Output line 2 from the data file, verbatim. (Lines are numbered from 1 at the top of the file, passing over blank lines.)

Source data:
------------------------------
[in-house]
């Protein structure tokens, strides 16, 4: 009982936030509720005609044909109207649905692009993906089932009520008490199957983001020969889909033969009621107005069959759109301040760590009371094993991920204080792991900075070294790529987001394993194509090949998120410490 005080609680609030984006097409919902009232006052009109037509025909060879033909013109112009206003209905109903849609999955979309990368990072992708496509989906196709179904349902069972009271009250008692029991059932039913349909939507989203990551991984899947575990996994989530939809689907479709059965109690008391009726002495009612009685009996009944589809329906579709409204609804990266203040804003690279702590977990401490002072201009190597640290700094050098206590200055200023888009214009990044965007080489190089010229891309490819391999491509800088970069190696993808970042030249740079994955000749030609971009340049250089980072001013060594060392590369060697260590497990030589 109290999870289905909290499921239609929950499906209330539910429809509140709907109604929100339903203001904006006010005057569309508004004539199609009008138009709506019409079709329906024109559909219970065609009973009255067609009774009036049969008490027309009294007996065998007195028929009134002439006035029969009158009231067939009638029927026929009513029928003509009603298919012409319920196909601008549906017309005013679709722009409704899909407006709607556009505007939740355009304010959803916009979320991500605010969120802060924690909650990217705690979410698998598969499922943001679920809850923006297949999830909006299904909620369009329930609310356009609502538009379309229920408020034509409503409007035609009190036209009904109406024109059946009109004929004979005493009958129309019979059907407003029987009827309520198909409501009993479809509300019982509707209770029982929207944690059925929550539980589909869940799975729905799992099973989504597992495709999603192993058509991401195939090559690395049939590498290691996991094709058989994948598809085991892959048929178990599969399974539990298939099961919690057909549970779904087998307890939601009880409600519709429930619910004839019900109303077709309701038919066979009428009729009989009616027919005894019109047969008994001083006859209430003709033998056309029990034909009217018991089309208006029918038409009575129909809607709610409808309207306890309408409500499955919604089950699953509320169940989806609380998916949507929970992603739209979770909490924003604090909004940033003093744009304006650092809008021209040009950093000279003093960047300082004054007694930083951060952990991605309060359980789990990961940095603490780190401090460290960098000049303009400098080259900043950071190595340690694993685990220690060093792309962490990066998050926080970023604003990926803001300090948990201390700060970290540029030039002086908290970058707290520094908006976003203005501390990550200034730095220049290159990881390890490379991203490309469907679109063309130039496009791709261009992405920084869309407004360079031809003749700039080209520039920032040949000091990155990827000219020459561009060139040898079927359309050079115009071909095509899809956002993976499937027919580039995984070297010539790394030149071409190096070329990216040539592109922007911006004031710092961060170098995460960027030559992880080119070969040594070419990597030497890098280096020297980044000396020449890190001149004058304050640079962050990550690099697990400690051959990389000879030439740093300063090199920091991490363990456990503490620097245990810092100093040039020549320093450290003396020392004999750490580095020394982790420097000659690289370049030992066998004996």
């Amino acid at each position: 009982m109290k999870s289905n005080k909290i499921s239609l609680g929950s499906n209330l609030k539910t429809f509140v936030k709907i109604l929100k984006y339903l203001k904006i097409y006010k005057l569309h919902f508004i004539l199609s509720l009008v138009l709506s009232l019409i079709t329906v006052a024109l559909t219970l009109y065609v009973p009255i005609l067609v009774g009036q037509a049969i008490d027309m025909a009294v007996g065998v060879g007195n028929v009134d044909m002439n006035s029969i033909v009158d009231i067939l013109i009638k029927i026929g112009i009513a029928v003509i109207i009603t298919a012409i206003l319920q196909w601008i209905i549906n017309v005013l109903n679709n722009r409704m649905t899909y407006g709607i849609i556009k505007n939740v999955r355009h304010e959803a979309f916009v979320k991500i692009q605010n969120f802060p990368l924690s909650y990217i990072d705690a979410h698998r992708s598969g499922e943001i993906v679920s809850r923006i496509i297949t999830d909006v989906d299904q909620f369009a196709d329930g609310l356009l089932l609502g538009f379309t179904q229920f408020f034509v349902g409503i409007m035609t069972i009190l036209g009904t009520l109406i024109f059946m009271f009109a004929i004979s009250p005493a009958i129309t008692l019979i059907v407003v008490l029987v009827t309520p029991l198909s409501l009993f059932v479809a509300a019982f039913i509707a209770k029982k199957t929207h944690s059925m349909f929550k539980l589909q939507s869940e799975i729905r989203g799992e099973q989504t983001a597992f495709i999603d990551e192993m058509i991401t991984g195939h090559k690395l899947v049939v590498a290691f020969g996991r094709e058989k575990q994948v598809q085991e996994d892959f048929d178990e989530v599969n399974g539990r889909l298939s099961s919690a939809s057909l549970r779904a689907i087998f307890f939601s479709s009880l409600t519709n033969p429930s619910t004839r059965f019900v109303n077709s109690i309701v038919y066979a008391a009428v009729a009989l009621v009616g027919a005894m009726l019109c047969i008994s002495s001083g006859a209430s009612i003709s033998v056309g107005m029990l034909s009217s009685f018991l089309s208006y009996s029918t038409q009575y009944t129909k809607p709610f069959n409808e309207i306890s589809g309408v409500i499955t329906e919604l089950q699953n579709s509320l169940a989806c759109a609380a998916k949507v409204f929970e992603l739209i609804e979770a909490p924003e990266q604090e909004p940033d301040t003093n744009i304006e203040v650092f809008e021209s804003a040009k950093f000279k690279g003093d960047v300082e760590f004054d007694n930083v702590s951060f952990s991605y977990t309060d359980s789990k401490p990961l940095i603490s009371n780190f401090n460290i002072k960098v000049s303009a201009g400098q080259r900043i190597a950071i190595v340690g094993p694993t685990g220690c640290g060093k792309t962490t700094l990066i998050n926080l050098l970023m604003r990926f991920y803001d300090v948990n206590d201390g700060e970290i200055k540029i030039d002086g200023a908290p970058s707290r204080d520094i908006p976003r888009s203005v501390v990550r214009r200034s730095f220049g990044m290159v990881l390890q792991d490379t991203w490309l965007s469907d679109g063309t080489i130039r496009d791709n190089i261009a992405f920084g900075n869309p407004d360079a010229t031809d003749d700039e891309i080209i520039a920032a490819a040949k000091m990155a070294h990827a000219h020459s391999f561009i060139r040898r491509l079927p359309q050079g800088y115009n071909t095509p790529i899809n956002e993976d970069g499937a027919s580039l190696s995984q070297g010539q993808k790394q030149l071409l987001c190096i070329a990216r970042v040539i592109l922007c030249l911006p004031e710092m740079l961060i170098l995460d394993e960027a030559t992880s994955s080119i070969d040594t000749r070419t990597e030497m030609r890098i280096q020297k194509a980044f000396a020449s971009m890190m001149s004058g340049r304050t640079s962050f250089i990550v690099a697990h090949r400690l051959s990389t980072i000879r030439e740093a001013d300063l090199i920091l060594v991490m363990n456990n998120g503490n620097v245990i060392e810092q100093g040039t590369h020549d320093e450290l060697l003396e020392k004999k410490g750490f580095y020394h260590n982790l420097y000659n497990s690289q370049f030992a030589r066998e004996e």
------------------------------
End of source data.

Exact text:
């Protein structure tokens, strides 16, 4: 009982936030509720005609044909109207649905692009993906089932009520008490199957983001020969889909033969009621107005069959759109301040760590009371094993991920204080792991900075070294790529987001394993194509090949998120410490 005080609680609030984006097409919902009232006052009109037509025909060879033909013109112009206003209905109903849609999955979309990368990072992708496509989906196709179904349902069972009271009250008692029991059932039913349909939507989203990551991984899947575990996994989530939809689907479709059965109690008391009726002495009612009685009996009944589809329906579709409204609804990266203040804003690279702590977990401490002072201009190597640290700094050098206590200055200023888009214009990044965007080489190089010229891309490819391999491509800088970069190696993808970042030249740079994955000749030609971009340049250089980072001013060594060392590369060697260590497990030589 109290999870289905909290499921239609929950499906209330539910429809509140709907109604929100339903203001904006006010005057569309508004004539199609009008138009709506019409079709329906024109559909219970065609009973009255067609009774009036049969008490027309009294007996065998007195028929009134002439006035029969009158009231067939009638029927026929009513029928003509009603298919012409319920196909601008549906017309005013679709722009409704899909407006709607556009505007939740355009304010959803916009979320991500605010969120802060924690909650990217705690979410698998598969499922943001679920809850923006297949999830909006299904909620369009329930609310356009609502538009379309229920408020034509409503409007035609009190036209009904109406024109059946009109004929004979005493009958129309019979059907407003029987009827309520198909409501009993479809509300019982509707209770029982929207944690059925929550539980589909869940799975729905799992099973989504597992495709999603192993058509991401195939090559690395049939590498290691996991094709058989994948598809085991892959048929178990599969399974539990298939099961919690057909549970779904087998307890939601009880409600519709429930619910004839019900109303077709309701038919066979009428009729009989009616027919005894019109047969008994001083006859209430003709033998056309029990034909009217018991089309208006029918038409009575129909809607709610409808309207306890309408409500499955919604089950699953509320169940989806609380998916949507929970992603739209979770909490924003604090909004940033003093744009304006650092809008021209040009950093000279003093960047300082004054007694930083951060952990991605309060359980789990990961940095603490780190401090460290960098000049303009400098080259900043950071190595340690694993685990220690060093792309962490990066998050926080970023604003990926803001300090948990201390700060970290540029030039002086908290970058707290520094908006976003203005501390990550200034730095220049290159990881390890490379991203490309469907679109063309130039496009791709261009992405920084869309407004360079031809003749700039080209520039920032040949000091990155990827000219020459561009060139040898079927359309050079115009071909095509899809956002993976499937027919580039995984070297010539790394030149071409190096070329990216040539592109922007911006004031710092961060170098995460960027030559992880080119070969040594070419990597030497890098280096020297980044000396020449890190001149004058304050640079962050990550690099697990400690051959990389000879030439740093300063090199920091991490363990456990503490620097245990810092100093040039020549320093450290003396020392004999750490580095020394982790420097000659690289370049030992066998004996």